Investors Weren’t Happy With Central Banks Last Week
After the Federal Open Market Committee (FOMC) meeting, Federal Reserve Chair Jerome Powell confirmed the economy is recovering more quickly than anticipated:
“With the reopening of many businesses and factories and fewer people withdrawing from social interactions, household spending looks to have recovered about three-quarters of its earlier decline…The recovery has progressed more quickly than generally expected, and forecasts from FOMC participants for economic growth this year have been revised up since our June Summary of Economic Projections. Even so, overall activity remains well below its level before the pandemic and the path ahead remains highly uncertain…We remain committed to using our full range of tools to support the economy in this challenging time.”
Investors weren’t satisfied. Colby Smith of Financial Times reported stocks, “sold off sharply during Mr. Powell’s press conference on Wednesday, and again on Thursday,” because the FOMC did not provide information about “how it might adapt its balance sheet policy to generate…inflation and aid the U.S. economic recovery.”
The Bank of England (BOE) also delivered news that unsettled markets last week. Minutes from the BOE’s latest meeting noted it was studying negative interest rates. Some banks and analysts interpreted this to mean the bank intends to implement negative rates. Eva Szalay and Chris Giles of Financial Times reported, “People familiar with the matter said the preparations now under way were aimed more at fully understanding the effects of negative rates, rather than at seeking to implement them.”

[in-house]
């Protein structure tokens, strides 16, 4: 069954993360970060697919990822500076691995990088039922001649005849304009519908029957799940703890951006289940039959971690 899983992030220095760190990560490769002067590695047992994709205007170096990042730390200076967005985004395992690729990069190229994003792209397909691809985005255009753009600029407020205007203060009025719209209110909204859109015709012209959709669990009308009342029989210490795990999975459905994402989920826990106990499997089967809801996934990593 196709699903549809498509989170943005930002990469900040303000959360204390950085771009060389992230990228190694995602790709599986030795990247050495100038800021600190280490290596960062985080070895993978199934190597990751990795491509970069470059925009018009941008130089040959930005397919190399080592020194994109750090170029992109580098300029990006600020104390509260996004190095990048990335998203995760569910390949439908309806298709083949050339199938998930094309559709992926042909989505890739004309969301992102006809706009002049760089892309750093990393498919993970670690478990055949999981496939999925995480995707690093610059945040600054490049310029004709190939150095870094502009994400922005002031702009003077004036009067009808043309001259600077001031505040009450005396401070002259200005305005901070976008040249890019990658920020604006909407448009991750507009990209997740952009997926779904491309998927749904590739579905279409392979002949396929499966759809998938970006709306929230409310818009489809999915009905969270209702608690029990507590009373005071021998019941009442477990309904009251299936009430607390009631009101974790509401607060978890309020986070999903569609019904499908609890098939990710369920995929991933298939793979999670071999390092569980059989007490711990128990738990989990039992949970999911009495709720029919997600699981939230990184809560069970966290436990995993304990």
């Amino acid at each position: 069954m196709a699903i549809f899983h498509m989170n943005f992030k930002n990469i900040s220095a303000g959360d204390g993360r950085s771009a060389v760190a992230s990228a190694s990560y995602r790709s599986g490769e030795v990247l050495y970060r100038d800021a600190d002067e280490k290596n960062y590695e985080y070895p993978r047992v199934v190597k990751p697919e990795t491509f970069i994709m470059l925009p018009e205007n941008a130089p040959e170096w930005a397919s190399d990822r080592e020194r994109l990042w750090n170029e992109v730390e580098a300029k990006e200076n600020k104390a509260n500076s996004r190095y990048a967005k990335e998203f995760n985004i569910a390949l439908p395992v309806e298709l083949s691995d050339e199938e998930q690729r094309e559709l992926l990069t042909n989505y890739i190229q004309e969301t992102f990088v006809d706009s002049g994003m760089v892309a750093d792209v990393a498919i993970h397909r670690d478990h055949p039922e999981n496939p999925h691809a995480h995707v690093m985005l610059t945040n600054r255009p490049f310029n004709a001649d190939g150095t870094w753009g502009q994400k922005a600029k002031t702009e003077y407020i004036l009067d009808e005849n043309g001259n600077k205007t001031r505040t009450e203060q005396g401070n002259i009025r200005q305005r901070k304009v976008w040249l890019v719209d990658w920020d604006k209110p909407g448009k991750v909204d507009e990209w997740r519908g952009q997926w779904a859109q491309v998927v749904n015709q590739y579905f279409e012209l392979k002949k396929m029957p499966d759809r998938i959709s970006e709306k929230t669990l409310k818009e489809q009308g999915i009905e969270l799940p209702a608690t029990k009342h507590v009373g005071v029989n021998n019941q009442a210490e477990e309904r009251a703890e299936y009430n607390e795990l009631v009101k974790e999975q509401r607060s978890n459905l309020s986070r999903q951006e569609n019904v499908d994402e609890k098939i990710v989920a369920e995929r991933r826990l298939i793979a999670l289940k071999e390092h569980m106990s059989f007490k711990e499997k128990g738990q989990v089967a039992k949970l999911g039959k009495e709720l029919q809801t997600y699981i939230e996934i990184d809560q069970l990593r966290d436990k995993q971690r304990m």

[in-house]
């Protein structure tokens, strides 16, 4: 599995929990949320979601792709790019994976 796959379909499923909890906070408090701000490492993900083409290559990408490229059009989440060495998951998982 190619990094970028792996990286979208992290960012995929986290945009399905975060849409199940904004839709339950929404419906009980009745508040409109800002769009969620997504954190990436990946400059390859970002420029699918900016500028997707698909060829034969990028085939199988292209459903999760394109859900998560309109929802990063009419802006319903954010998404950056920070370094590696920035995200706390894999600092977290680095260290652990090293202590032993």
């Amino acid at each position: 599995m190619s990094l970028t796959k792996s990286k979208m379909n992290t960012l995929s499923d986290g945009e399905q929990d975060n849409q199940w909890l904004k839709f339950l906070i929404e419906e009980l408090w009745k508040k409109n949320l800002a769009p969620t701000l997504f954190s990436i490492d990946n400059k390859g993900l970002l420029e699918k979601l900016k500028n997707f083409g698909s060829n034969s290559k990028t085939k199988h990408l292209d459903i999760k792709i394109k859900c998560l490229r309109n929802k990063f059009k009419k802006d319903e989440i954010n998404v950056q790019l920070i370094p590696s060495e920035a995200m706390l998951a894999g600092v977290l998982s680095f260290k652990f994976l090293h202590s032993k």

It’s possible the BOE wants to better understand negative rates so it’s prepared for a worst-case scenario, such as the economic impact of COVID-19 containment measures combined with failure to reach a trade agreement with the European Union (EU), reported David Goodman and Lucy Meakin of Bloomberg. The EU trade deadline is fast approaching and, currently, no deal seems likely.
In the face of uncertainty, markets are likely to remain volatile.
On September 17, the 30th First Annual Ig Nobel Prize Ceremony was broadcast online. Here’s a fun fact: The 1995 Ig Nobel Ceremony was one of the first events videocast on the Internet.
The Ig Nobel Prizes “celebrate the unusual, honor the imaginative – and spur people’s interest in science, medicine, and technology.” The ceremony is organized by the magazine, Annals of Improbable Research, and is co-sponsored by the Harvard-Radcliffe Society of Physics Students and the Harvard-Radcliffe Science Fiction Association.
This year’s winning research explored ideas that make people laugh and think. The winning research included:
Anyone can learn more about why the researchers were exploring these ideas. Alternatively, 24/7 Ig Nobel lectures are available during which the winners explain their topics twice. First, they are asked to deliver complete technical descriptions in 24 seconds. Then, they try to offer clear summaries that anyone can understand in just seven words.
“…I’m dejected, but only momentarily, when I can’t get the fifth vote for something I think is very important. But then you go on to the next challenge and you give it your all. You know that these important issues are not going to go away. They are going to come back again and again. There’ll be another time, another day.”
--Ruth Bader Ginsburg, Supreme Court Justice
Marilyn Suey is a registered representative with, and securities offered through LPL Financial, Member FINRA/SIPC. Investment advice offered through Strategic Wealth Advisors Group, LLC, a registered investment advisor. Strategic Wealth Advisors Group, LLC. and The Diamond Group Wealth Advisors are separate entities from LPL Financial. CA Insurance License #0E01981.Securities offered through “Your B/D Name Here”, Member FINRA/SIPC.